Online Extra: "A Great Leveler of Discrimination"

Marjie Smith lost her job after an operation left her partially paralyzed. But thanks to eBay, she has a whole new life

More than a decade ago, Marjie Smith, a health-care manager and single mother of two, went into the hospital for routine shoulder surgery and came out in a wheelchair. A freak interruption to her central nervous system during the procedure paralyzed the right side of her body, leaving her a hemiplegic.

Smith, who lives in Port Royal, S.C., (population 4,000), had no interest in whiling away the rest of her life in her wheelchair. But her former employer "put me out to pasture," and the options for a disabled, nearly middle-aged women in her backwoods community were nearly nil. "There was no place for me," says Smith. "I had to make my own place."

Where she eventually made that place was online. After getting her first computer in 1993, she started a support group for the disabled. By 1998, the group was thriving, but Smith was struggling to support her kids on her disability payments. "It wasn't like McDonald's or Burger King was going to hire me," she says.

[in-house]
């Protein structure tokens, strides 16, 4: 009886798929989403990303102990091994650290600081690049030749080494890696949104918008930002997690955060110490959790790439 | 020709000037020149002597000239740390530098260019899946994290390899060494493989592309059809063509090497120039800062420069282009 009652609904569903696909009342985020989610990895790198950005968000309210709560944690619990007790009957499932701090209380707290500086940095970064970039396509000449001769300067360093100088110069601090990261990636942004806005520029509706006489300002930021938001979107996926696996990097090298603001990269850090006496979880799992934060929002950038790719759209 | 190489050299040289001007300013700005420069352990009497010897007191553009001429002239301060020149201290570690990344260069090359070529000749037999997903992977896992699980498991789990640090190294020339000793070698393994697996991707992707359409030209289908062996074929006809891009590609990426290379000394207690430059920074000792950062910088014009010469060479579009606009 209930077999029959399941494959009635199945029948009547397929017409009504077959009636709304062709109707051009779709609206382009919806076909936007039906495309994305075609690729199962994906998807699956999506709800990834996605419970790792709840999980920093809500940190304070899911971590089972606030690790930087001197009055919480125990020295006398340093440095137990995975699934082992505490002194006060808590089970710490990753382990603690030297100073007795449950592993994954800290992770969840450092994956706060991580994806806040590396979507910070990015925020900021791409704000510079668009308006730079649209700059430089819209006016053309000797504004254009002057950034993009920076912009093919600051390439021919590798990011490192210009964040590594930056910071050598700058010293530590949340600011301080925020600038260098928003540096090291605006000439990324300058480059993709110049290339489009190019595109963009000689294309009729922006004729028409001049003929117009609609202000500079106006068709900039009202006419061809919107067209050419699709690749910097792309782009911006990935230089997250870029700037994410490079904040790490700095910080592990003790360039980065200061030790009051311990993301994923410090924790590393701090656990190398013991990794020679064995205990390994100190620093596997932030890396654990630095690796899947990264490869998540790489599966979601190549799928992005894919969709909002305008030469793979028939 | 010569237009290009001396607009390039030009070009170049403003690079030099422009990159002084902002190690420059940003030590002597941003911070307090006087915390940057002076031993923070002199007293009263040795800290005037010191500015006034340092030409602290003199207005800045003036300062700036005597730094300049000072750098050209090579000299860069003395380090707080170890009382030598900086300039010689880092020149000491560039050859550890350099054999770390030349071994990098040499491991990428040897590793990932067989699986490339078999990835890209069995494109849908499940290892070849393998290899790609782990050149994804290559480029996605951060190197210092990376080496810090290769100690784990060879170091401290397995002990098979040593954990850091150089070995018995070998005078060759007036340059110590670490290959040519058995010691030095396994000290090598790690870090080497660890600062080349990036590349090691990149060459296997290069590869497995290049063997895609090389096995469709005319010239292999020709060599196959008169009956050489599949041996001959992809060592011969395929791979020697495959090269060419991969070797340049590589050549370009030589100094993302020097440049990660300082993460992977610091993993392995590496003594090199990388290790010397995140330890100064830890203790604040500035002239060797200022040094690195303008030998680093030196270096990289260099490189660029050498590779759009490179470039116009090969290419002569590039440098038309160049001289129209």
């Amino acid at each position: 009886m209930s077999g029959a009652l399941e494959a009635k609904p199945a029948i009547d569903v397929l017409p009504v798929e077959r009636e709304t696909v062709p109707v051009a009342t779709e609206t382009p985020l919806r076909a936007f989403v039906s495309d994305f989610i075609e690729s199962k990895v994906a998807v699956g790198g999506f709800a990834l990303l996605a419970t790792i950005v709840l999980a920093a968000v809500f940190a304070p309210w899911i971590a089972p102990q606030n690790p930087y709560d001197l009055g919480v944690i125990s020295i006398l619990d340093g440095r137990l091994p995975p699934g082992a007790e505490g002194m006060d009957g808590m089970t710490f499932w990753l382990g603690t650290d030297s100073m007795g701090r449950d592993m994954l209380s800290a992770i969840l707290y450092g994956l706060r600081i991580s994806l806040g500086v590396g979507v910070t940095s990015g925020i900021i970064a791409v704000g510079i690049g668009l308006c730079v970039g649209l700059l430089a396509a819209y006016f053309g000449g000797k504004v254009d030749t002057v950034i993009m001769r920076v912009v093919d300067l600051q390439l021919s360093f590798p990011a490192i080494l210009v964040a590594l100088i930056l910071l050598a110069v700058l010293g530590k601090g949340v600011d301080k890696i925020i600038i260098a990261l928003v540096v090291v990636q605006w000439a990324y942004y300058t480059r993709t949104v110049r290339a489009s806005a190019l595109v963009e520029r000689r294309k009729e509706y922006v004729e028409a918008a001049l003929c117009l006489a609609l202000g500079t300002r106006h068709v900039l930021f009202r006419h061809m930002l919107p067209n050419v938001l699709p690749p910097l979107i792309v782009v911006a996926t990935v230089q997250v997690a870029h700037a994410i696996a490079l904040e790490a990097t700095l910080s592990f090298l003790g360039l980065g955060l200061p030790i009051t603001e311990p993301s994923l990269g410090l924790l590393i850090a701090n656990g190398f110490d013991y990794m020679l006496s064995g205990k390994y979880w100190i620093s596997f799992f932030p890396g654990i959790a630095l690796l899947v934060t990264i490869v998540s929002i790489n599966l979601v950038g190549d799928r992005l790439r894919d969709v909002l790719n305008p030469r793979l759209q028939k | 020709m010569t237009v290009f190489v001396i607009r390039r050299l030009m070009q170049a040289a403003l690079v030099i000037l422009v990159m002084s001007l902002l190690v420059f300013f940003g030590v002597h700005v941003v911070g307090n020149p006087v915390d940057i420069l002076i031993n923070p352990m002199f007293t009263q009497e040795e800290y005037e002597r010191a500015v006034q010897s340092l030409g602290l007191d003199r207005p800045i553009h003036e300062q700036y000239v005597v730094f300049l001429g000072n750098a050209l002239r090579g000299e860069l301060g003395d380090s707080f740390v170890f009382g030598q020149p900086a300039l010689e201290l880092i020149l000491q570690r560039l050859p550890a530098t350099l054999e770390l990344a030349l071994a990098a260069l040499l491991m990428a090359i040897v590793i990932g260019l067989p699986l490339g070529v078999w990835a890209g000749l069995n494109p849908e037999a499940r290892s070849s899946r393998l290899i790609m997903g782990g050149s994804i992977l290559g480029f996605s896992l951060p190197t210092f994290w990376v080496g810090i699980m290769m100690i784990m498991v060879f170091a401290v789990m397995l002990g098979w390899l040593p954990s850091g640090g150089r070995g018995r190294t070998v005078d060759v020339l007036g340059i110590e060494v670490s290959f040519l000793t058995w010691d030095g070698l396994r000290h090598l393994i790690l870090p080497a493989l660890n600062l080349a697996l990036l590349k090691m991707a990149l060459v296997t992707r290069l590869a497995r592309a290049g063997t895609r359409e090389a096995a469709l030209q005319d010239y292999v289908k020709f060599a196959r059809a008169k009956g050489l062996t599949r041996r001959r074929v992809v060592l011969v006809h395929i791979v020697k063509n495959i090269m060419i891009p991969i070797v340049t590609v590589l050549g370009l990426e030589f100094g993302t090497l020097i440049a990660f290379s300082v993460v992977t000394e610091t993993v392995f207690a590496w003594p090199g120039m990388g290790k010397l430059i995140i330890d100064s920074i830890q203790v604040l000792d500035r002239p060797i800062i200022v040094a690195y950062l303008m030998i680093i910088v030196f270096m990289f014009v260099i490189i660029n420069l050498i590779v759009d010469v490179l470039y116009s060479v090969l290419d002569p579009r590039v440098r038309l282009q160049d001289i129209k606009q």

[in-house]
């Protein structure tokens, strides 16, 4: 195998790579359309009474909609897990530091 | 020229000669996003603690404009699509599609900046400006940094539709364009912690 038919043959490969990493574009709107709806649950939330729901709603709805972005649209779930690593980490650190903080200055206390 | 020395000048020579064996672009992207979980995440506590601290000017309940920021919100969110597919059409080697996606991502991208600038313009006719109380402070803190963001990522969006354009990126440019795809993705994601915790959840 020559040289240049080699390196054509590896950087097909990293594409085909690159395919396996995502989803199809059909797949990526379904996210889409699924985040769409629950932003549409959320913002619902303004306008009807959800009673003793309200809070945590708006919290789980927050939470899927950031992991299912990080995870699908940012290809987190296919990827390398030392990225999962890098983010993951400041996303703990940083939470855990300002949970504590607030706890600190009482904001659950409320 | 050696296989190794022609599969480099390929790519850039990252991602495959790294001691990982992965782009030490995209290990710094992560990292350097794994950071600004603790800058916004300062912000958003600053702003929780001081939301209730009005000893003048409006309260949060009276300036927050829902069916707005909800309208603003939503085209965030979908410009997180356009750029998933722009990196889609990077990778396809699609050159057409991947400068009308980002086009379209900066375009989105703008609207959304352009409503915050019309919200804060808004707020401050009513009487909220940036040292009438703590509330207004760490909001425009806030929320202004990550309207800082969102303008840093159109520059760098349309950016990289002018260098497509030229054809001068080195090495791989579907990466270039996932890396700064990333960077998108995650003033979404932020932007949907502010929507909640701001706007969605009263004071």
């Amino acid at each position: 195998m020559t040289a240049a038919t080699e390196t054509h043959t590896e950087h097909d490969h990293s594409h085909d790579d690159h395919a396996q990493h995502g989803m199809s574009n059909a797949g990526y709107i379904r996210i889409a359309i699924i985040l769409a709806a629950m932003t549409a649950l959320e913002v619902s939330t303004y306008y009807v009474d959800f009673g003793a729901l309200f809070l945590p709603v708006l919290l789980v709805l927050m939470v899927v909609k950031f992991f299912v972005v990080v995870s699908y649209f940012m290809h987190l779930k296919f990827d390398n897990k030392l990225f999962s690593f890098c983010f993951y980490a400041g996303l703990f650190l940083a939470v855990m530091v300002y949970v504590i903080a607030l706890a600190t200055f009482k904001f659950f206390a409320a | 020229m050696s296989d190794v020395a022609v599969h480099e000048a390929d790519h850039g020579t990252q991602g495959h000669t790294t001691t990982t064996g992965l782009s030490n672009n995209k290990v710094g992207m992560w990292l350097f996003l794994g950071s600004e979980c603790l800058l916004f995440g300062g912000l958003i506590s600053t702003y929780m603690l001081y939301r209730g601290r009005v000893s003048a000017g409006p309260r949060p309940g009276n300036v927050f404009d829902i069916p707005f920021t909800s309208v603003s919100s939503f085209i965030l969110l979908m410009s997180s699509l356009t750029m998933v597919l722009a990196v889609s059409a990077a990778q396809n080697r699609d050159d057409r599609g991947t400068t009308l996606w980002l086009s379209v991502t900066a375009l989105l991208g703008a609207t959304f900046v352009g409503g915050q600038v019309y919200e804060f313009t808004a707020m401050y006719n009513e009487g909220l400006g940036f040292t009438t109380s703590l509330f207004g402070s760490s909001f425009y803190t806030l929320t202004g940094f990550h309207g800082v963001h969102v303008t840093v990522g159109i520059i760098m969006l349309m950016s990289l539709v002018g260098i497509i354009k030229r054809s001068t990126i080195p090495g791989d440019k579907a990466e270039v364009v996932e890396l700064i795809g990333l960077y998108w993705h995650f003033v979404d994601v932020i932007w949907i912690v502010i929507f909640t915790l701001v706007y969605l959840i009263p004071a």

So she a friend helped her go to nearby stores where she bought $5 Beanie Babies and then resold them on eBay for $100. "For the first five years I was on eBay, nobody even knew I was disabled," says Smith. "eBay is a great leveler of discrimination."

Today, she's long past the Beanie Babies, selling exclusive Etienne Angier leather goods as well as executive accessories in her eBay store called abovethemall. She has added a shelf-lined mini-warehouse to her home. And she even got a husband out of the deal, marrying the Web designer who helped build her site.

In fact, she's not only a Power Seller on eBay, doing $10,000 a month in sales around the holidays, but she's also the head of the Disabled Online Users Organization, which teaches people with special needs how to become eBay entrepreneurs. So far, 100 people have already gone through the program.

"We've got quads on vents, amputees, the deaf, and the blind," says Smith. "I want people to see that being disabled isn't the end of the world. You can make your life better. And you can make other people's lives better."

By Michelle Conlin in New York

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